This short blog series is about understanding word parts – prefixes, suffixes, and root words. While these concepts are often taught in both language and reading foundations, there are some key differences in how they are approached and understood.
Understanding the intricacies of word parts is crucial for achieving success in language and reading comprehension. By breaking down words into their component parts, students can more easily decode and comprehend what they’re reading. But when it comes to teaching these concepts in language versus reading foundations, there are important distinctions that educators and learners alike should be aware of.
In this blog post, we’ll dive into the differences between understanding word parts in language versus reading foundations. There will be tips and tricks for best practice. Whether you’re a classroom teacher or a reading specialist, this series will be a helpful tool for this fundamental concept.
Word Parts: What are the Standards?
To begin, we are going to take a look at the RF and Language standards that address word parts, prefixes, suffixes, and root words.
Reading: Foundational Skills- Know and apply grade-level phonics and word analysis skills in decoding words.
- RF.2.3.d Decode words with common prefixes and suffixes.
- RF.3.3a Identify and know the meaning of the most common prefixes and derivational suffixes.
- RF.3.3.b Decode words with common Latin suffixes.
- RF.4.3a Use combined knowledge of all letter-sound correspondences, syllabication patterns, and morphology (e.g., roots and affixes) to read accurately unfamiliar multisyllabic words in context and out of context.
- RF.5.3a Use combined knowledge of all letter-sound correspondences, syllabication patterns, and morphology (e.g., roots and affixes) to read accurately unfamiliar multisyllabic words in context and out of context.
Language- Demonstrate command of the conventions of standard English grammar and usage when writing or speaking.
- L.1.4.b Use frequently occurring affixes as a clue to the meaning of a word.
- L.1.4.c Identify frequently occurring root words (e.g., look) and their inflectional forms (e.g., looks, looked, looking).
- L.2.4.b Determine the meaning of the new word formed when a known prefix is added to a known word (e.g., happy/unhappy, tell/retell).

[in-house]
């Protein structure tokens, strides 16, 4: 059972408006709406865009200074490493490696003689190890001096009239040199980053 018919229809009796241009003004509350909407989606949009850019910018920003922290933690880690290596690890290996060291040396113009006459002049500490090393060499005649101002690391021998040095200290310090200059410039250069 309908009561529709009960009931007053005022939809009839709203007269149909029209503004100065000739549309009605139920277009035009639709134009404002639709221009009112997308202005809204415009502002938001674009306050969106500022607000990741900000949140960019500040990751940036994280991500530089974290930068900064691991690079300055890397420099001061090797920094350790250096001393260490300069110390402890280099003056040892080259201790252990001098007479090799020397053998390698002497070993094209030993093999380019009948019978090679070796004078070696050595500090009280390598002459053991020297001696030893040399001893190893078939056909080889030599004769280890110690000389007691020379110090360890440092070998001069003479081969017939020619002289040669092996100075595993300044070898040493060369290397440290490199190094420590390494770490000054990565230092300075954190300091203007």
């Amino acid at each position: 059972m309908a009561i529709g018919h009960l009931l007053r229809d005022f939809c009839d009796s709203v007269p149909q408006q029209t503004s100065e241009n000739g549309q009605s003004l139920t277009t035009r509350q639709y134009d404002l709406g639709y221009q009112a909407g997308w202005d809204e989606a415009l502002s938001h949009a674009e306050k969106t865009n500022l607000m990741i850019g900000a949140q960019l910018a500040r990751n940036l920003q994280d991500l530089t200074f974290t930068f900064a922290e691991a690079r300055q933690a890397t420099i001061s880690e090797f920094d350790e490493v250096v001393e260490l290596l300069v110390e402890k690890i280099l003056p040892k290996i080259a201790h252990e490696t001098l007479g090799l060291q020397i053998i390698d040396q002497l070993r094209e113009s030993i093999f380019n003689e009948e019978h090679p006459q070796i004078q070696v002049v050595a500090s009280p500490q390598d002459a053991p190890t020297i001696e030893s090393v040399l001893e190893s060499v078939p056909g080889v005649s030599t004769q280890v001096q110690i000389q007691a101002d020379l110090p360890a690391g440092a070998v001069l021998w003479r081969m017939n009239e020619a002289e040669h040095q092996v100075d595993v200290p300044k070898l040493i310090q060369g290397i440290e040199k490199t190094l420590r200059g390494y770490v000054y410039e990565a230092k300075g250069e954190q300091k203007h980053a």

- L.2.4.c Use a known root word as a clue to the meaning of an unknown word with the same root (e.g., addition, additional).
- L.3.4.b Determine the meaning of the new word formed when a known affix is added to a known word (e.g., agreeable/disagreeable, comfortable/uncomfortable, care/careless, heat/preheat).
- L.3.4.c Use a known root word as a clue to the meaning of an unknown word with the same root (e.g., company, companion).
- L.4.4.b Use common, grade-appropriate Greek and Latin affixes and roots as clues to the meaning of a word (e.g., telegraph, photograph, autograph).
- L.5.4.b Use common, grade-appropriate Greek and Latin affixes and roots as clues to the meaning of a word (e.g., photograph, photosynthesis).
Word Parts: Focus on Foundations
As you can see, with the RF standards, the function is to be able to decode and read words. These standards focus on the ability of students to decode and understand words with common prefixes, suffixes, and Greek/Latin roots. Students are expected to recognize common prefixes and suffixes and to decode words that contain them. Additionally, students are expected to use their knowledge of letter-sound correspondences, syllabication patterns, and morphology to read multisyllabic words accurately in and out of context. Mastery of these skills will enable students to improve their reading comprehension and fluency.
Activities & Skill Application
When teaching word parts with an RF focus, your activities and skill application should be directed toward word attack, recognition, and recall. Students will need to learn about common prefixes and suffixes. Plus, they need to be able to quickly identify them so that they can build their reading fluency and accuracy. Some of my recommendations for RF Word Parts lessons and activities can include: